[ kan; unstressed kuhn ]
/ kæn; unstressed kən /
auxiliary verb, present singular 1st person can,2nd can or (Archaic) canst,3rd can,present plural can;past singular 1st person could,2nd could or (Archaic) couldst,3rd could,past plural could.
to be able to; have the ability, power, or skill to: She can solve the problem easily, I'm sure.
to know how to: He can play chess, although he's not particularly good at it.
to have the power or means to: A dictator can impose his will on the people.
to have the right or qualifications to: He can change whatever he wishes in the script.
may; have permission to: Can I speak to you for a moment?
to have the possibility: A coin can land on either side.
verb (used with or without object), present singular 1st person can,2nd can or (Archaic) canst,3rd can,present plural can;past singular 1st person could,2nd could or (Archaic) couldst,3rd could,past plural could;imperative can;infinitive can;past participle could;present participle cun·ning.
Obsolete. to know.
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Origin of can1
usage note for can
Can but and cannot but are formal and now somewhat old-fashioned expressions suggesting that there is no possible alternative to doing something. Can but is equivalent to can only: We can but do our best. Cannot but is the equivalent of cannot help but: We cannot but protest against these injustices. See also help.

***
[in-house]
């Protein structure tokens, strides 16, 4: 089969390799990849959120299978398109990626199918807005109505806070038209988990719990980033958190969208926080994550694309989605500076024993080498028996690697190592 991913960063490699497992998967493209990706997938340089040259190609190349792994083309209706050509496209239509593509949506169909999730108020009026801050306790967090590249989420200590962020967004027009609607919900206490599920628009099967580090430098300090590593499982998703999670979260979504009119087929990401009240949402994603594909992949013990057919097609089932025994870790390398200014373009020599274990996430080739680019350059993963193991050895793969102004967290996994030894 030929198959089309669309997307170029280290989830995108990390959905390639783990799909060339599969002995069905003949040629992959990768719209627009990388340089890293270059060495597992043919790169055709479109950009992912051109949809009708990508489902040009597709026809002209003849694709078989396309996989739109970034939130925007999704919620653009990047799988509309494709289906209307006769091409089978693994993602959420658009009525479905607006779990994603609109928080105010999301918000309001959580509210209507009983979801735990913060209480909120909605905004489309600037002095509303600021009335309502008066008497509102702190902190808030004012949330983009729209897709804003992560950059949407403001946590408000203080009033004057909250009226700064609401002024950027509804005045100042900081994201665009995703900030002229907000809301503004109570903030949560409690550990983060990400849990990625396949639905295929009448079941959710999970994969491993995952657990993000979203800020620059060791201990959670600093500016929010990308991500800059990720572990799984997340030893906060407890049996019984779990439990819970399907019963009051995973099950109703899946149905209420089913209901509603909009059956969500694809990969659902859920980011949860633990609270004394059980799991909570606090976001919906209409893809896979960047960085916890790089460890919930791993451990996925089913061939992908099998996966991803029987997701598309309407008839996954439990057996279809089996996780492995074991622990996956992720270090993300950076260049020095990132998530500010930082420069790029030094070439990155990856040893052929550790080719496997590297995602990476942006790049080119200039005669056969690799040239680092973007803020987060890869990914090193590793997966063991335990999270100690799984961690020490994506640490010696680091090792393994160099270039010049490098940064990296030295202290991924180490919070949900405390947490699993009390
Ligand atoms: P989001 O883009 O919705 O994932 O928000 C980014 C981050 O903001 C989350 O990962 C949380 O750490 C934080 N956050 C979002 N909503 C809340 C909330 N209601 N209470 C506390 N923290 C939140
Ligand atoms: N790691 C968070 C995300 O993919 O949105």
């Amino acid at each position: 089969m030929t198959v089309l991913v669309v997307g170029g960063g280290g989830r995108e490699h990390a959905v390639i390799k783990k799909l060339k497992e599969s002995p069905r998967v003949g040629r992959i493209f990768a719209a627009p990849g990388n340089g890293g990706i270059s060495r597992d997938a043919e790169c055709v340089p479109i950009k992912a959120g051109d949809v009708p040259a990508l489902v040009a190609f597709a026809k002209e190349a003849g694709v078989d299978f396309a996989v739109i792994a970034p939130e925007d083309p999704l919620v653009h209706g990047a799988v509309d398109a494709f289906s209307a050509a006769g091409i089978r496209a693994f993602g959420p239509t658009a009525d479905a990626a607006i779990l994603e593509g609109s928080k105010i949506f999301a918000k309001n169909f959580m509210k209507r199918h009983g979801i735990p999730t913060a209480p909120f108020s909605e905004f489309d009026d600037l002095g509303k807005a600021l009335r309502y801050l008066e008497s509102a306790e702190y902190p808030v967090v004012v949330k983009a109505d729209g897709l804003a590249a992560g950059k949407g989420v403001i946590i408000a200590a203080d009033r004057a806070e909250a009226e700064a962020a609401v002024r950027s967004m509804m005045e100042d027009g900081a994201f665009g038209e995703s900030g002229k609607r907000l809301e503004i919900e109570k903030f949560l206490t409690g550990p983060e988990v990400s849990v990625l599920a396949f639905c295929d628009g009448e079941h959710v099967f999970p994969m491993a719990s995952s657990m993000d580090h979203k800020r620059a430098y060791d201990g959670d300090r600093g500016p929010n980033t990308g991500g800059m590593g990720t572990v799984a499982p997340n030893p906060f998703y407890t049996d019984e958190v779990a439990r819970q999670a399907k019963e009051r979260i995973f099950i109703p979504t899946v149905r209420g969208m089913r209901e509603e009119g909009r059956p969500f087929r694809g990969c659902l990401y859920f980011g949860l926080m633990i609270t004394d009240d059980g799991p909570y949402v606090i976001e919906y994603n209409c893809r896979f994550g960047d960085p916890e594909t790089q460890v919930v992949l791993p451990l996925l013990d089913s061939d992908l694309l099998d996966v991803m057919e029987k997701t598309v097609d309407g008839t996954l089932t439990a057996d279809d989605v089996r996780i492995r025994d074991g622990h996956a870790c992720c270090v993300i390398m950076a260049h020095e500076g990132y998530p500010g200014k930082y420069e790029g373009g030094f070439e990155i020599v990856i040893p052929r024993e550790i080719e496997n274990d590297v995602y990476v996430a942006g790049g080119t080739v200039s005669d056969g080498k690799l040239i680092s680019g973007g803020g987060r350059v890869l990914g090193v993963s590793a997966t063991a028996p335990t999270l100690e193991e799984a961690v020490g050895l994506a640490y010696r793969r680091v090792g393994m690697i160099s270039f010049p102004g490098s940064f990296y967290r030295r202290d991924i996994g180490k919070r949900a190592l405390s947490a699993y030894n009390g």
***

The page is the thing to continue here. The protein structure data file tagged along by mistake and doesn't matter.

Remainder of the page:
words often confused with can
Can1 and may1 are frequently but not always interchangeable in senses indicating possibility: A power failure can (or may ) occur at any time. Despite the insistence by some, that can means only “to be able” and may means “to be permitted,” both are regularly used in seeking or granting permission: Can (or May ) I borrow your tape recorder? You can (or may ) use it tomorrow. Sentences using can occur chiefly in spoken English. May in this sense occurs more frequently in formal contexts: May I address the court, Your Honor? In negative constructions, can't or cannot is more common than may not : You can't have it today. I need it myself. The contraction mayn't is rare.
Words nearby can
Definition for can (2 of 4)
[ kan ]
/ kæn /
a sealed container for food, beverages, etc., as of aluminum, sheet iron coated with tin, or other metal: a can of soup.
a receptacle for garbage, ashes, etc.: a trash can.
a bucket, pail, or other container for holding or carrying liquids: water can.
a drinking cup; tankard.
a metal or plastic container for holding film on cores or reels.
Slang: Usually Vulgar. toilet; bathroom.
Slang. jail: He's been in the can for a week.
Slang: Sometimes Vulgar. buttocks.
cans, Slang. a set of headphones designed to cover the ears. Compare earbuds.
- a depth charge.
- a destroyer.
verb (used with object), canned, can·ning.
to preserve by sealing in a can, jar, etc.
Slang. to dismiss; fire.
Slang. to throw (something) away.
Slang. to put a stop to: Can that noise!
to record, as on film or tape.
Origin of can2